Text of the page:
The event features a performance by Mr. Horcasitas followed by a conversation with producer Juan Pablo Mantilla, composer Samuel Zyman of The Juilliard School, and Caterina Toscano of the Mexican Cultural Institute. Wine and hors d’oeuvres as well as a CD signing conclude the party.

This CD project is Mr. Horcasitas’s first studio recording. Having performed in many places around the world for the last 15 years, Mr. Horcasitas felt inspired to create a professional CD with some of his favorite pieces in his repertoire.

The eight pieces Mr. Horcasitas selected for recording all relate in some way to “song” or “dance”- hence, the title of the CD.  From Busoni’s transcription of Bach’s Chacone in D minor for solo violin to Heitor Villa-lobos “Festa no sertao” from his Ciclo Brasileiro, featuring the batuca rhythm, this album will portray the way composers from different countries have interpreted these two styles.

In addition to producer Juan Pablo Mantilla, Mr. Horcasitas also collaborated with noted audio engineer Ryan Streber at Oktaven Audio. The recording itself was made possible by the support of 83 backers of a Kickstarter campaign.

A portion of the CD sales will benefit Lighthouse International, a beacon of hope for the visually challenged, and where Mr. Horcasitas is a faculty member at the  Lighthouse’s Filomen M. D’Agostino Greenberg Music School (the only community music school in the country for those visually impaired). Mr. Horcasitas recently served as the pianist for the School’s acclaimed production of Benjamin Britten’s Noye’s Fludde (see the New York Times review). A resident of New York, Mr. Horcasitas received his Bachelor’s and Master’s degree at the Manhattan School of Music under the guidance of Nina Svetlanova. He has an active career as a soloist as well as a collaborative pianist.

The March 9th CD Release event is made possible with the support of Lighthouse Guild and the Mexican Consulate General in New York.

 

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On Sunday, March 16 at 2 pm, pianist Inna Faliks (www.innafaliks.com) will perform her eclectic program Dances and Passions at New York City’s Spectrum, 121 Ludlow (Floor 2, ring bell for 2), New York. In addition to Beethoven’s well-regarded Piano Sonata No. 23 (Appassionata), Faliks will also play the composer’s Polonaise, Op. 89 and Schumann’s Davidsbündler, Op. 6. Works by Shchedrin and New York City’s Ljova (Lev Zhurbin) complete the program. This will be Faliks’ first appearance at Spectrum.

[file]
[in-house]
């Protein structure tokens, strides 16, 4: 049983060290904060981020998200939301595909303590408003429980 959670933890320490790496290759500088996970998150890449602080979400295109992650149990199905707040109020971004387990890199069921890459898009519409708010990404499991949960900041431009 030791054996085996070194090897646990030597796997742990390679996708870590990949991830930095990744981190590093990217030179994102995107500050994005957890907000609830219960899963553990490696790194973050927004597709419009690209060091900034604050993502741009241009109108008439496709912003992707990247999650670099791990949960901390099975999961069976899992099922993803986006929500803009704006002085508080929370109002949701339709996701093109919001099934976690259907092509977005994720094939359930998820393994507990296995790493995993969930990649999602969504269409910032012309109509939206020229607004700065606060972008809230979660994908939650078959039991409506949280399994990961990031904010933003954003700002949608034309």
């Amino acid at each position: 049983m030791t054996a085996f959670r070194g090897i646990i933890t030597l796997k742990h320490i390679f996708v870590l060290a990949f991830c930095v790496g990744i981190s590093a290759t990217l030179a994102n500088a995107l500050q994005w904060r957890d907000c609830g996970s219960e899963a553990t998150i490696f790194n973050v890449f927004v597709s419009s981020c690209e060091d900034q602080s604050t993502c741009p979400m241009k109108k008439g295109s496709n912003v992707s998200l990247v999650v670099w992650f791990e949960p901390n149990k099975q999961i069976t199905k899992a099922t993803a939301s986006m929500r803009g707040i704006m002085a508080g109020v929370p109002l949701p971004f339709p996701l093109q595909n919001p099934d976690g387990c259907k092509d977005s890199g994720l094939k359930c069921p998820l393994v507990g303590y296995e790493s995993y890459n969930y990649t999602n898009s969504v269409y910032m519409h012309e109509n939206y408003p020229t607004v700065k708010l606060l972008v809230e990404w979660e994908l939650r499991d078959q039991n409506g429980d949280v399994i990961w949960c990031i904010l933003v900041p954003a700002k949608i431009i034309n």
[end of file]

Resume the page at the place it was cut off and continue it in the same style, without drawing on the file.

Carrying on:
Tickets are $15 general admission; $10 students and seniors. More information is available at http://spectrumnyc.com/blog/.

A resident of Los Angeles and past New Yorker, Faliks now serves as a tenured professor of piano at UCLA’s  Herb Albert School of Music. She is also the founder of New York’s Music/Words.

COMPLETE PROGRAM:

Beethoven, Polonaise, Op. 89/Sonata, Op. 57 (Appassionata)

(Intermission)

Shchedrin, Basso Ostinato
Ljova
, Sirota (with historical recording)
Schumann, Davidsbündler, Op. 6

Called “adventurous” and “passionate” by The New Yorker, Ukrainian-born Inna Faliks (www.innafaliks.com) has established herself as one of the most passionately committed, exciting and poetic artists of her generation. Since her acclaimed teenage debuts at the Gilmore Festival and with the Chicago Symphony Orchestra, she has performed on many of the world’s great stages, with numerous orchestras, in solo appearances, and with conductors such as Leonard Slatkin and Keith Lockhart.

She recently appeared alongside British actress Lesley Nicol (“Mrs. Patmore” from Downton Abbey) in Nigel Hess’s production of Admission: One Shilling, a staged tribute to the legendary Dame Myra Hess. Her critically acclaimed CD on MSR Classics, Sound of Verse, was released in 2009, featuring music of Boris Pasternak, Rachmaninoff and Ravel. Her discography also includes a recital recording for the Yamaha Disklavier library, and her new Beethoven recording will be out this year. Faliks recently joined the illustrious faculty of UCLA,